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Reporting by the New York City Corporation Counsel on Civil Damage Claims Related to Police Misconduct

Statement of the New York Civil Liberties Union Before The New York City Council Committee on Government Operations Regarding Int. No. 1025: Reporting by the New York City Corporation Counsel on Civil Damage Claims Related to Police Misconduct

Prepared by NYCLU Associate Legal Director Christopher Dunn
and Legislative Director Robert Perry

The New York Civil Liberties Union submits this testimony regarding Int. No. 1025, which would require quarterly reports by the Office of Corporation Counsel regarding the nature and status of civil lawsuits brought against the New York City Police Department. We commend the Council for this bill and support the bill’s goal.

We believe, however, that much more needs to be done to establish effective oversight and monitoring of the police misconduct that has cost the city nearly $500 million over the last ten years. And even in the limited area of reporting by the Office of Corporation Counsel, we believe the Council can and should require much more, both in terms of what information is reported and to whom it is reported.

Before addressing these issues, however, we address the scope of the underlying problem implicated by this legislation.

Police Misconduct Lawsuits Filed Against New York City

From 1999 to 2008, the City of New York paid out nearly $400 million in damages to individuals who filed civil lawsuits against members of the NYPD:

Police Misconduct Lawsuits against New York City
Claims Filed & Settlements, 1999-2008

  1999 2000 2001 2002 2003
Number of Claims Filed 2,400 1,779 1,984 1,793 2,067
Number of Settlements/Judgments 749 835 788 563 613
Claims Paid (in millions) $41.0 $38.0 $89.0 $21.7 $32.9
  2004 2005 2006 2007 2008 Total
Number of Claims Filed 1,930 2,588 2,211 2,485 2,863 22,100
Number of Settlements/Judgments 693 567 554 710 951 7023
Claims Paid (in millions) $42.6 $40.4 $24.6 $25.2 $35.2 $390.6

On top of this, the mayor’s office has estimated that the legal costs of defending these cases amounts to approximately $78 million. In this ten-year period, then, the city has expended close to half a billion dollars to resolve damage claims related to acts of police misconduct against civilians.

And there are indications the underlying problem – serious conflict between police and civilians – is growing worse. There were 2,863 claims alleging police misconduct filed in 2008, the greatest number filed in any year since the mid-1990s, when the department significantly expanded the ranks of police officers. And the claims filed in the years 2005, 2007, and 2008 exceed the number filed in any other year since at least 1986.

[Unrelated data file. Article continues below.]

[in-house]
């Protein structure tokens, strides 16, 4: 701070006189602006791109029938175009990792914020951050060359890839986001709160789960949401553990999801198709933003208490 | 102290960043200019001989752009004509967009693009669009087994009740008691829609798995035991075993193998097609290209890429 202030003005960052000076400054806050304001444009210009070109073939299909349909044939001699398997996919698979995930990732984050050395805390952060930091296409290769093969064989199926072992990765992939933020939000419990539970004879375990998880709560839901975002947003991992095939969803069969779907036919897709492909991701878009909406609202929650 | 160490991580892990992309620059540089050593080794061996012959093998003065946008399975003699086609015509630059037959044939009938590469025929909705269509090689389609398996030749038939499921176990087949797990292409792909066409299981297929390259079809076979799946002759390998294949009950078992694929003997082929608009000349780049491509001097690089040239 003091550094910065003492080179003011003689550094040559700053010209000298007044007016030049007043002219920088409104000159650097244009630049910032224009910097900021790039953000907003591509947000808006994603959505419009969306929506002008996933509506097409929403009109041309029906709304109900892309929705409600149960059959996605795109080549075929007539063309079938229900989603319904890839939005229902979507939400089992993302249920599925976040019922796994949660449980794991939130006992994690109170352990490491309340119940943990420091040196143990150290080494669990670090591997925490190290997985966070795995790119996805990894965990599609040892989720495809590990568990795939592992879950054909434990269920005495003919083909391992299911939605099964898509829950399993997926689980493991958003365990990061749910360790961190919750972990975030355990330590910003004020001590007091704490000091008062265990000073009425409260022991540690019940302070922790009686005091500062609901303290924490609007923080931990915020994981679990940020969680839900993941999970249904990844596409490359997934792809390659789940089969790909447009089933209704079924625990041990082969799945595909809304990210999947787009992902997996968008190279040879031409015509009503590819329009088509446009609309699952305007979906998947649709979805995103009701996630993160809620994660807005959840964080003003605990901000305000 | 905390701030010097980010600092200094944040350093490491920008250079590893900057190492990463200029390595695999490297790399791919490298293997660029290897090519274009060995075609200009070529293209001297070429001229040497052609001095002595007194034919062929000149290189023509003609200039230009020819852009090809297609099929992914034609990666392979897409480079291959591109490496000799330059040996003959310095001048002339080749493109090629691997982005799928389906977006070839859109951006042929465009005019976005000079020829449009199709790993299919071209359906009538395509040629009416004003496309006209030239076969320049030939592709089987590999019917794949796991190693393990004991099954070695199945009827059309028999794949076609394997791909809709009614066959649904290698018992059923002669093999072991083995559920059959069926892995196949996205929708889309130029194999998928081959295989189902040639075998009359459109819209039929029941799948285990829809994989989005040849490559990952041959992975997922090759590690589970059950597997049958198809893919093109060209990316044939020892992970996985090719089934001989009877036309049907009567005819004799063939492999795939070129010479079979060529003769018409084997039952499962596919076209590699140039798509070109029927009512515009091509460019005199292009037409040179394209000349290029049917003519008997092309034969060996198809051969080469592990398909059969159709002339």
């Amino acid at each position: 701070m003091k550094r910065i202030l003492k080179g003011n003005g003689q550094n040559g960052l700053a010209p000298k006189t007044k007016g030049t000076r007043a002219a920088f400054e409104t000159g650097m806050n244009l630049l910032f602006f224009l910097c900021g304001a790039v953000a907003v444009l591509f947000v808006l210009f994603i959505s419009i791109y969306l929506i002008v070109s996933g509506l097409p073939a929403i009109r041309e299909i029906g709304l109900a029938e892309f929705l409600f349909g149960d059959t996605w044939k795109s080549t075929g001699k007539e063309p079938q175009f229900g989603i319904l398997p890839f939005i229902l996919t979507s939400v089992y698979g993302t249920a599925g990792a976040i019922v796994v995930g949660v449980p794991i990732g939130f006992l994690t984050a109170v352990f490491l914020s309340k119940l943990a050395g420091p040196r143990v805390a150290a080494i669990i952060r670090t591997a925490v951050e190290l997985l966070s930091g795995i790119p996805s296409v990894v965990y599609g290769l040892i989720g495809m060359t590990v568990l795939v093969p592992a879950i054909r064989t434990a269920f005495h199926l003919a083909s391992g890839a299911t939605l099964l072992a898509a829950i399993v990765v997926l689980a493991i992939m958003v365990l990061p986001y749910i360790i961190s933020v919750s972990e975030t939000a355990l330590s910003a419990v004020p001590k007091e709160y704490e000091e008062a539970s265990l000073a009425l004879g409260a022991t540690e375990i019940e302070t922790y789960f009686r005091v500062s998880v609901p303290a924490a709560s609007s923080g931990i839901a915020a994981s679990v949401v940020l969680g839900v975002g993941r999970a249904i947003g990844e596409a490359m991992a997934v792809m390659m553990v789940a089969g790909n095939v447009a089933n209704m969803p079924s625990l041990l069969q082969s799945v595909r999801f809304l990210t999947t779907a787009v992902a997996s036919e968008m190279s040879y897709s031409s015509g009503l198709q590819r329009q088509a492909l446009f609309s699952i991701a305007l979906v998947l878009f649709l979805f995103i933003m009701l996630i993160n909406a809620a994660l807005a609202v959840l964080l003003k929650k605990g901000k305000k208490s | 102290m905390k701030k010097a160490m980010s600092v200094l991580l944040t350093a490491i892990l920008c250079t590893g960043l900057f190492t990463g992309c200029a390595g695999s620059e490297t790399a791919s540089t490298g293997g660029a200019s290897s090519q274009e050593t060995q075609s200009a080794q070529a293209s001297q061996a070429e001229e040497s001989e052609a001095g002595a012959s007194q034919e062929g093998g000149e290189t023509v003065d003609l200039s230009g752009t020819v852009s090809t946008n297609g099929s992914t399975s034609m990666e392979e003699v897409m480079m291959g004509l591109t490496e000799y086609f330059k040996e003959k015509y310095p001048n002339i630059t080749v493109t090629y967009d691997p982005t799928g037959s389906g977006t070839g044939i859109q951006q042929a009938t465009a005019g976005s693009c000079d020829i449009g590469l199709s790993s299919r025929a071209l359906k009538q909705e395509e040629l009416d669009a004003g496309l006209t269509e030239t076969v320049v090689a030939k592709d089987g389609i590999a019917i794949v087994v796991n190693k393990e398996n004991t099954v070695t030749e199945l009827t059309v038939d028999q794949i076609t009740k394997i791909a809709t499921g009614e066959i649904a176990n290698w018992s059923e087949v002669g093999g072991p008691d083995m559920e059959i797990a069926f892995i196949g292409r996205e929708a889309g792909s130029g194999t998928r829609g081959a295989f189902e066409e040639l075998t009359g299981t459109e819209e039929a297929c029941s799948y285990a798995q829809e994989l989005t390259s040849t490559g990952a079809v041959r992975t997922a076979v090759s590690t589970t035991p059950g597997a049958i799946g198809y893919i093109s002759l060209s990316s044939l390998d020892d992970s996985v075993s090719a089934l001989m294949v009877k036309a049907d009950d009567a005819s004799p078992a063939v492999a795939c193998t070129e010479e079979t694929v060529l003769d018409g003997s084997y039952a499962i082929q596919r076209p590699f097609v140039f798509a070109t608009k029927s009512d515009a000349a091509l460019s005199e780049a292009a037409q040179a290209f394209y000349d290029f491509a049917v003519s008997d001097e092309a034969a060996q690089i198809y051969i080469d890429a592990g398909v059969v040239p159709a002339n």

It was 1992 when then Comptroller Elizabeth Holtzman urged that the NYPD analyze legal claims, lawsuits, and CCRB complaints for purposes of imposing discipline and identifying and correcting problems with police department policies and practices. The city failed to act on her recommendations. In 1997 Comptroller Alan Hevesi made the same recommendations, observing that there is a “total disconnect between the settlements of civil claims and police department [disciplinary] actions.

A subsequent report prepared by the Association of the Bar of the City of New York found that the absence of police accountability gives tacit approval to dangerous police practices. That report, issued in 2000, concluded that “the city consistently misses opportunities to increase the protection of the rights of persons in the city and to reduce injuries that poison the relations between police and citizen, and in doing so saving millions of dollars.”

The Need for a Comprehensive Lawsuit Early-Warning System

While the NYCLU supports Int. No. 1025, we want to emphasize that we believe that reporting by the Office of Corporation Counsel about police-misconduct lawsuits is only one small part of what should be a comprehensive system of responding to lawsuits alleging police misconduct. Given the enormous costs to the city and the threat that police misconduct poses to public safety and to the integrity of the police department, the City Council must work to create a comprehensive system of tracking, analyzing, and responding to lawsuits that reveal misconduct. Such a system would require a coordinated approach involving the Office of Corporation Counsel, the NYPD, the local District Attorneys and United States Attorneys, the Civilian Complaint Review Board, the Comptroller’s Office, and the City Council.

We recognize that creation of such a system is well beyond Int. No. 1025, but we believe that this bill marks a valuable starting point for the creation of a more comprehensive system of oversight. We therefore urge the Government Operations Committee and the Council to view this bill as only the beginning of a much broader undertaking.

Proposed Amendments to Int. No. 1025